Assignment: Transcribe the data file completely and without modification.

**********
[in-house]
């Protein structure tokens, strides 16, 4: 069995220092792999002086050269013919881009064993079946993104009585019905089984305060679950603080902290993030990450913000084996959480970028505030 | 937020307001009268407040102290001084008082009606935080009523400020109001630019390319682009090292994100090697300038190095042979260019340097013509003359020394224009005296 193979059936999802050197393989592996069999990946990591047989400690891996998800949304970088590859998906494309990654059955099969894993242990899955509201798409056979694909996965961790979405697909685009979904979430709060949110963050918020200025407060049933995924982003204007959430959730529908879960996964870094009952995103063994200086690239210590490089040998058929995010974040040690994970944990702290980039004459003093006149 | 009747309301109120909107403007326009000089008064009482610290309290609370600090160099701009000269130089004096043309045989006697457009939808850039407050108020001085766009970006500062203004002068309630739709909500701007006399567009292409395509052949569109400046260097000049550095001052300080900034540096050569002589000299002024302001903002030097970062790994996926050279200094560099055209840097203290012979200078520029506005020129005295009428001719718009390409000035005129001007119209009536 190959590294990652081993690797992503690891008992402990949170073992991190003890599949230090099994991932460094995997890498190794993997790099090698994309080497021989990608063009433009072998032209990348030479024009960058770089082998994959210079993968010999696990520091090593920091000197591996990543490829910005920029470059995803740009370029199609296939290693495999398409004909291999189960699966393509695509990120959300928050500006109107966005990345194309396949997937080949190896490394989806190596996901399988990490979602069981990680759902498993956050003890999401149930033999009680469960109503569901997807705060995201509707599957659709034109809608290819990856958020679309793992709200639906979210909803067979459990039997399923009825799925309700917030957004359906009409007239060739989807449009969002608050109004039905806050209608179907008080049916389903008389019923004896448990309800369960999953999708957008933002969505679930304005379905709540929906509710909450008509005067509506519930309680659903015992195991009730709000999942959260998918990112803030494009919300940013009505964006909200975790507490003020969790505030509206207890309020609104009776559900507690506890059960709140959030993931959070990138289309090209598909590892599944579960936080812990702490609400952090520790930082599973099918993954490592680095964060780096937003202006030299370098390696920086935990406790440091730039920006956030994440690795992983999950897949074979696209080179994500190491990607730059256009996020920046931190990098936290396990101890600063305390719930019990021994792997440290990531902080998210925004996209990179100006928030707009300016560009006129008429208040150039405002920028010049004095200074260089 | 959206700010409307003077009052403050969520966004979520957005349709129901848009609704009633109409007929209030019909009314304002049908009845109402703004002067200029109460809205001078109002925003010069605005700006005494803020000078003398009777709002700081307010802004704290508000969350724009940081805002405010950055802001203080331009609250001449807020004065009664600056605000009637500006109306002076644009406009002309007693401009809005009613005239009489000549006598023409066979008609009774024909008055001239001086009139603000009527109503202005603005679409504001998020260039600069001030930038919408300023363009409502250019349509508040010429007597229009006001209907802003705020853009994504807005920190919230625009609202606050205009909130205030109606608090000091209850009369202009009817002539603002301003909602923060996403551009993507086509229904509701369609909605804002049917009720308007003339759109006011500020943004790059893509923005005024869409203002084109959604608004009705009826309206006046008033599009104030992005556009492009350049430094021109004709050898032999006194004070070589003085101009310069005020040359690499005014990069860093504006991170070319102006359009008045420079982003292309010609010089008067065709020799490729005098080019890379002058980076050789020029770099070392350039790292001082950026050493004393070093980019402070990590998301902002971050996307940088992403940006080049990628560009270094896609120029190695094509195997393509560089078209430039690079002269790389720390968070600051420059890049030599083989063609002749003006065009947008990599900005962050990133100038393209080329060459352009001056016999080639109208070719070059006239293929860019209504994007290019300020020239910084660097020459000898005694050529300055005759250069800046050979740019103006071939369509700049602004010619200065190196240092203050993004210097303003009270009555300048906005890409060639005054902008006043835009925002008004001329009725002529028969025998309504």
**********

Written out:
[in-house]
């Protein structure tokens, strides 16, 4: 069995220092792999002086050269013919881009064993079946993104009585019905089984305060679950603080902290993030990450913000084996959480970028505030 | 937020307001009268407040102290001084008082009606935080009523400020109001630019390319682009090292994100090697300038190095042979260019340097013509003359020394224009005296 193979059936999802050197393989592996069999990946990591047989400690891996998800949304970088590859998906494309990654059955099969894993242990899955509201798409056979694909996965961790979405697909685009979904979430709060949110963050918020200025407060049933995924982003204007959430959730529908879960996964870094009952995103063994200086690239210590490089040998058929995010974040040690994970944990702290980039004459003093006149 | 009747309301109120909107403007326009000089008064009482610290309290609370600090160099701009000269130089004096043309045989006697457009939808850039407050108020001085766009970006500062203004002068309630739709909500701007006399567009292409395509052949569109400046260097000049550095001052300080900034540096050569002589000299002024302001903002030097970062790994996926050279200094560099055209840097203290012979200078520029506005020129005295009428001719718009390409000035005129001007119209009536 190959590294990652081993690797992503690891008992402990949170073992991190003890599949230090099994991932460094995997890498190794993997790099090698994309080497021989990608063009433009072998032209990348030479024009960058770089082998994959210079993968010999696990520091090593920091000197591996990543490829910005920029470059995803740009370029199609296939290693495999398409004909291999189960699966393509695509990120959300928050500006109107966005990345194309396949997937080949190896490394989806190596996901399988990490979602069981990680759902498993956050003890999401149930033999009680469960109503569901997807705060995201509707599957659709034109809608290819990856958020679309793992709200639906979210909803067979459990039997399923009825799925309700917030957004359906009409007239060739989807449009969002608050109004039905806050209608179907008080049916389903008389019923004896448990309800369960999953999708957008933002969505679930304005379905709540929906509710909450008509005067509506519930309680659903015992195991009730709000999942959260998918990112803030494009919300940013009505964006909200975790507490003020969790505030509206207890309020609104009776559900507690506890059960709140959030993931959070990138289309090209598909590892599944579960936080812990702490609400952090520790930082599973099918993954490592680095964060780096937003202006030299370098390696920086935990406790440091730039920006956030994440690795992983999950897949074979696209080179994500190491990607730059256009996020920046931190990098936290396990101890600063305390719930019990021994792997440290990531902080998210925004996209990179100006928030707009300016560009006129008429208040150039405002920028010049004095200074260089 | 959206700010409307003077009052403050969520966004979520957005349709129901848009609704009633109409007929209030019909009314304002049908009845109402703004002067200029109460809205001078109002925003010069605005700006005494803020000078003398009777709002700081307010802004704290508000969350724009940081805002405010950055802001203080331009609250001449807020004065009664600056605000009637500006109306002076644009406009002309007693401009809005009613005239009489000549006598023409066979008609009774024909008055001239001086009139603000009527109503202005603005679409504001998020260039600069001030930038919408300023363009409502250019349509508040010429007597229009006001209907802003705020853009994504807005920190919230625009609202606050205009909130205030109606608090000091209850009369202009009817002539603002301003909602923060996403551009993507086509229904509701369609909605804002049917009720308007003339759109006011500020943004790059893509923005005024869409203002084109959604608004009705009826309206006046008033599009104030992005556009492009350049430094021109004709050898032999006194004070070589003085101009310069005020040359690499005014990069860093504006991170070319102006359009008045420079982003292309010609010089008067065709020799490729005098080019890379002058980076050789020029770099070392350039790292001082950026050493004393070093980019402070990590998301902002971050996307940088992403940006080049990628560009270094896609120029190695094509195997393509560089078209430039690079002269790389720390968070600051420059890049030599083989063609002749003006065009947008990599900005962050990133100038393209080329060459352009001056016999080639109208070719070059006239293929860019209504994007290019300020020239910084660097020459000898005694050529300055005759250069800046050979740019103006071939369509700049602004010619200065190196240092203050993004210097303003009270009555300048906005890409060639005054902008006043835009925002008004001329009725002529028969025998309504």